The scholars have miserably been misled or it has been a deliberate act on their part that they have tried to portray ancient India through the Vedic eyes, without paying any heed to the stark open facts those are present, known and yet neglected. Even the inferences they have tried to derive from the Vedic texts are only to prove their age-old notions, no matter how they are wrong. This is why the picture of the ancient Indian society and Vedic society is distorted for they did not consider them separate, independent entities. It is clear from the available evidence that Shudra was a tribe, located in North-West India and other tribes or people too were present across the country, known by their various tribal or regional names, still, they mix all while explaining the origin of the Shudras.
It also is agreed fact that the term Shudra nowhere appears in the Rig Veda except Purusha Sukta (RV 10.90) and that this hymn is the late interpolation in the Rig Veda. When did this interpolation happen is open to the speculations, but the fact is the hymn in question too went through many modifications/additions in course of the time. It is believed that the hymn gave divine sanction to the permanent four-fold social order to sow the inequality and injustice amongst Hindu society.
The Sukta has two verses those describe how the four Varna were originated. It is as under-
ब्राह्मणोऽस्य मुखमासीद् बाहू राजन्यः कृतः ।
ऊरू तदस्य यद्वैश्यः पद्भ्यां शूद्रो अजायत ॥१२॥
ऊरू तदस्य यद्वैश्यः पद्भ्यां शूद्रो अजायत ॥१२॥
Here, we will just focus on the second highest class or rank that is named as “Rajanya”. This would mean that the Rajanya was standing second to the Brahmina. In the later Vedic literature the term Rajanya goes on gradually vanishing and is replaced with Kshatriya. It is assumed by all the scholars and tradition that the Rajanya and Kshatriya are interchangeable or that Rajanya and Kshatriya are the equivalent terms.
What are the facts? Are really Rajanya and Kshatriya are the equivalent or the truth is otherwise?
Rajanya word has been used in the Rig Veda and Atharvaveda as a generic class of the warriors. The Aitareya Brahmana it is said that the Rajanya requests Kshatriya for a place at Devayajna (sacrifice for gods). There are rituals mentioned in the Brahmana literature where appears conflict between Rajanya’s and Kshatriya’s. Kaushitaki Upanishad differentiates the Kshatriys and Rajanyas. Rig Veda mentions several times of Rajanyas and Kshatras and the terms are not interchangeable. Rajanya term is used for the kins of the kings, nobles, and scions. Shatapath brahmina too mentions Rajputra, Rajanya and Kshatraputra separately. From these instances, it would be clear that the Rajanya and Kshatriyas were different entities. In Avesta too, a contemporary book to Rig Veda, the word Kshatriya and Kshatra appears as xšāyaθiya ("emperor") and xšaθra ("realm") The word Rajan too appears in the old Persian literature. (See Zamyad Yast 88-90)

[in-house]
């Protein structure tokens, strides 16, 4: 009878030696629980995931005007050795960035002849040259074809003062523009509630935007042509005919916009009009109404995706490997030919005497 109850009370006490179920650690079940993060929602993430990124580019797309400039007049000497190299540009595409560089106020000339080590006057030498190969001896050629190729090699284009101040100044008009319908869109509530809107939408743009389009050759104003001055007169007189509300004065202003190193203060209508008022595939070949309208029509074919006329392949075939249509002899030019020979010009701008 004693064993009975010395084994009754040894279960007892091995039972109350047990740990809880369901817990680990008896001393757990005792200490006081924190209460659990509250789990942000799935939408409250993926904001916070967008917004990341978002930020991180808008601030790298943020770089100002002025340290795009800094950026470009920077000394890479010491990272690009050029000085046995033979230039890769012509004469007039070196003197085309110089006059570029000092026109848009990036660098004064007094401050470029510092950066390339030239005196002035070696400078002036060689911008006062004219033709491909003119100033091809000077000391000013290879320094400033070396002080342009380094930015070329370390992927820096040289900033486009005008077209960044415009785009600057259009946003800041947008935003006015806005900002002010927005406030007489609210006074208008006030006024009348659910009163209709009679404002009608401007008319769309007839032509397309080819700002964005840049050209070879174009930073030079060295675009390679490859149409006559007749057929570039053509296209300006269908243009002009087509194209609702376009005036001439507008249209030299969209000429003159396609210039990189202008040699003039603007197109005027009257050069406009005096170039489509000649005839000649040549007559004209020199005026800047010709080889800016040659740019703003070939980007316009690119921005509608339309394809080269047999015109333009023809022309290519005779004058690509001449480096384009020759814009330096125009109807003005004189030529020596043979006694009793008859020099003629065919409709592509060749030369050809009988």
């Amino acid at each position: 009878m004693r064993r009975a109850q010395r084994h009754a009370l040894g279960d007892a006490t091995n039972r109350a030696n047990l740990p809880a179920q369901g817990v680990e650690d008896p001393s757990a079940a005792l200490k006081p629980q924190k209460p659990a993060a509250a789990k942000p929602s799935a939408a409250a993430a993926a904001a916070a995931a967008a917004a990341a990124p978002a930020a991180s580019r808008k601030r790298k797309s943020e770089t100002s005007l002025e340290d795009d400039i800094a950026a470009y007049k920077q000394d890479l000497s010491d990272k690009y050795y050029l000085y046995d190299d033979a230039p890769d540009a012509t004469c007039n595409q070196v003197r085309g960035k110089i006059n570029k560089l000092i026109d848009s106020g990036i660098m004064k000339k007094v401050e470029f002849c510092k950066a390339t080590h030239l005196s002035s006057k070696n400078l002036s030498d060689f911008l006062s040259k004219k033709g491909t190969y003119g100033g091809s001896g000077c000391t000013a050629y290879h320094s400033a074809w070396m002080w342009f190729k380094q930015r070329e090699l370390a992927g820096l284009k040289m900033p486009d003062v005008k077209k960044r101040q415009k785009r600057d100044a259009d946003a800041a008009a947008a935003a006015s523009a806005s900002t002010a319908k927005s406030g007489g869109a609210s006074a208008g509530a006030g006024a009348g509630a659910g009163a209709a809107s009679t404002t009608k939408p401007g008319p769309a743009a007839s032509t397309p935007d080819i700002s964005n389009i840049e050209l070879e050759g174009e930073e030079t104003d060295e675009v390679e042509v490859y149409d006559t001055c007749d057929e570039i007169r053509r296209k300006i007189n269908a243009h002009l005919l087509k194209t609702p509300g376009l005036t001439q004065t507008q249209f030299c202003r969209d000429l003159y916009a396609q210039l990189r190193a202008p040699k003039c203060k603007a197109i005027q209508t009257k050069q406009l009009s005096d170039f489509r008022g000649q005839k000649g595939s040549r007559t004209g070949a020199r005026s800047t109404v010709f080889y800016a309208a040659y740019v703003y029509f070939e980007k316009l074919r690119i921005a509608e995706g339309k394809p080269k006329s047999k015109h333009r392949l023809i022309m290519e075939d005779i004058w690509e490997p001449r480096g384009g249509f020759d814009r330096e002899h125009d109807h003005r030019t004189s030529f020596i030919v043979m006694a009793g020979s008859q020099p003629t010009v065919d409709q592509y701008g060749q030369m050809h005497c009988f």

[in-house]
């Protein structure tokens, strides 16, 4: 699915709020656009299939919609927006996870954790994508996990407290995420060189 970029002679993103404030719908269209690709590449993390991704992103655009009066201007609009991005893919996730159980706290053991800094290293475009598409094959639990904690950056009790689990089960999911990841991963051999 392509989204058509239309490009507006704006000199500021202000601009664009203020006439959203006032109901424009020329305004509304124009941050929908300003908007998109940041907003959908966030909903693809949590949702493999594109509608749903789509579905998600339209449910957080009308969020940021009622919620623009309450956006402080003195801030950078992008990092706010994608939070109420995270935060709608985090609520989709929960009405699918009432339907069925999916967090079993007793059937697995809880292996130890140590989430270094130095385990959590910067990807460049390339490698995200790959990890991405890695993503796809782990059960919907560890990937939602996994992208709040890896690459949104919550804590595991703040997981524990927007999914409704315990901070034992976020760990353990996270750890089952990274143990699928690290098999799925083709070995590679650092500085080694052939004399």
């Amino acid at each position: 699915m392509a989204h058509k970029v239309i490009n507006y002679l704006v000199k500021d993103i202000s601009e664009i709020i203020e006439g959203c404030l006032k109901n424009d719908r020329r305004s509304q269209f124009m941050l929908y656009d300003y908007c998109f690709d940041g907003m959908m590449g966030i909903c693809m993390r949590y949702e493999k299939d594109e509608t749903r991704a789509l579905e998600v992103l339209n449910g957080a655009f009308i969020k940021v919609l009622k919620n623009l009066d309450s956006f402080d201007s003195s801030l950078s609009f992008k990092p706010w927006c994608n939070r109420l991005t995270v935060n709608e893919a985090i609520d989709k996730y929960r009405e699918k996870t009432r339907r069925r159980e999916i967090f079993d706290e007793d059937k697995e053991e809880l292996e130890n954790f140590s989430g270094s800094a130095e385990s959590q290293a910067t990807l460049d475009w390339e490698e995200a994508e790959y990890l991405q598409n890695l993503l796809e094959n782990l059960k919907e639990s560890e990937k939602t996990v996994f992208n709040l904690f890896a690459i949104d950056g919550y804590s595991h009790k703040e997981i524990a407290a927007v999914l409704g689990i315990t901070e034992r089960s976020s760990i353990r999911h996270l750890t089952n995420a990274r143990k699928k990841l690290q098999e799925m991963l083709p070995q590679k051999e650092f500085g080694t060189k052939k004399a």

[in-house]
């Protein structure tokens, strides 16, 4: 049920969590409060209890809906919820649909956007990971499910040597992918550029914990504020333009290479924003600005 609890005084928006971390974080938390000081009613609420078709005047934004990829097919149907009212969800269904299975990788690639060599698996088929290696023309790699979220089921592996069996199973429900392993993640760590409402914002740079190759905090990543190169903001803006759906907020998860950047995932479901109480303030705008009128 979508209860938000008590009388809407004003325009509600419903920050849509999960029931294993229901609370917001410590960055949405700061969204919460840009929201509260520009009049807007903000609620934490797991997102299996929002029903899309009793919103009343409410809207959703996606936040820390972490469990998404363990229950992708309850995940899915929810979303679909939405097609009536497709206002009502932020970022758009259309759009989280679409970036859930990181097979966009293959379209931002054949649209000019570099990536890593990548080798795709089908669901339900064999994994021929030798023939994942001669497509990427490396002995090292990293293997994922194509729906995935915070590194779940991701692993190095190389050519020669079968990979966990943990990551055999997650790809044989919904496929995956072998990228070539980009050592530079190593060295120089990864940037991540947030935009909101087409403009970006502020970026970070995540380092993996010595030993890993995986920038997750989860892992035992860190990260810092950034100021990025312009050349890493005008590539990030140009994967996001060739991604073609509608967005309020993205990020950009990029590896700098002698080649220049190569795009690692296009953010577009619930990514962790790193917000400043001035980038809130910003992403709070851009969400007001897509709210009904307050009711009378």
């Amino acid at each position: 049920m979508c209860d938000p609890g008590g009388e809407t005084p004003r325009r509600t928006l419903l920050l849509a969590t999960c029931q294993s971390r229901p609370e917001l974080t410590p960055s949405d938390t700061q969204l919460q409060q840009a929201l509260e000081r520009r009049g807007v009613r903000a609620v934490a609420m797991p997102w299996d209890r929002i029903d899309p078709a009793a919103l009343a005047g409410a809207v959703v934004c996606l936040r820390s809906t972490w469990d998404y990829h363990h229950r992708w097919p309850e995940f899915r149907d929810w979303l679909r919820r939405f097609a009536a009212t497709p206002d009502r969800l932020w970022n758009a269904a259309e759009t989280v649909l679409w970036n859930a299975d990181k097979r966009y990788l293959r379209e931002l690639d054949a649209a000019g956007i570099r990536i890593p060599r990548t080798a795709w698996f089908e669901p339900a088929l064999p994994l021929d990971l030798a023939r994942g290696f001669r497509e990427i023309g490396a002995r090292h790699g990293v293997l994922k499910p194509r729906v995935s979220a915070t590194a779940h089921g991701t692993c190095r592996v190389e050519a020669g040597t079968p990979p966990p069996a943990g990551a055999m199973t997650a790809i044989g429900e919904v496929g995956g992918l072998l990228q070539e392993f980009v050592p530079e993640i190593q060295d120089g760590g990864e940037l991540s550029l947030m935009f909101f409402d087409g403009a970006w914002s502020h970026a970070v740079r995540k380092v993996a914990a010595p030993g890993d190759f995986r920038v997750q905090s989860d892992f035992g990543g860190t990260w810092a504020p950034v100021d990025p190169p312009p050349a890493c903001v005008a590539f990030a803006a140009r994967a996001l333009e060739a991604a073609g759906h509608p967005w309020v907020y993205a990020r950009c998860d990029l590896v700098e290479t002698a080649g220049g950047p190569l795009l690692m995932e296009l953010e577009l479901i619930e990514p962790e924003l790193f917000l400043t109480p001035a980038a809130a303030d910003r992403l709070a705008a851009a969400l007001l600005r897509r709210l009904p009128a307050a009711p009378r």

This would mean that the term Kshatra and Rajanya existed simultaneously in those contemporary (Vedic and Zoroastrian) societies. The word Rajan would mean the King (elected or otherwise) and Rajanya meant, accordingly different scholars, either kinsmen of the Rajan (King) or the ruling (even ex) families from whom Rajan would be appointed or chosen. In short, Rajanya is ruling power and Rajan is chosen from them to rule. In a tribal society, though social classification was loose, the class of the Rajanya was held equally important to priestly families or just lower to them. The mention of this term as a class in the Purushasukta would mean that the Rajanyas had emerged as a distinct social class by the time of its composition.
The term Kshatra appears in the Rig Veda about 9 times. The meaning of Kshatra means power. The power was based on the greater control over the Jana and its territory. It can be seen the relationship between Vish and Kshatriyas was not always cordial as Kshatriyas controlled the Vish (Vaishya). In short, the Kshatra were either feudal class or warrior class in general.
It will appear from the Vedic literature that the Kshatriyas (or Kshatras) and Rajanyas were contemporaneous and formed two distinct classes in the Vedic society. There were rivalries too between these two classes. Rajanya would mean the kins of the ex or present kings those only could claim the thrown. Kshatriya was a class that would control the territories and would act as a middleman between Vish and the King for collecting the tributes. We can easily surmise that the Kshatriyas were the feudal lords of the tribal times those would establish authority over land or cattle and would collect taxes from the Vish. Rajanyas too possibly sometimes acted as Kshatriyas, but their status was higher as evidenced by Purushsukta itself. What most importantly we have to note here that the Rajanya and the Kshatriya were not one and the same.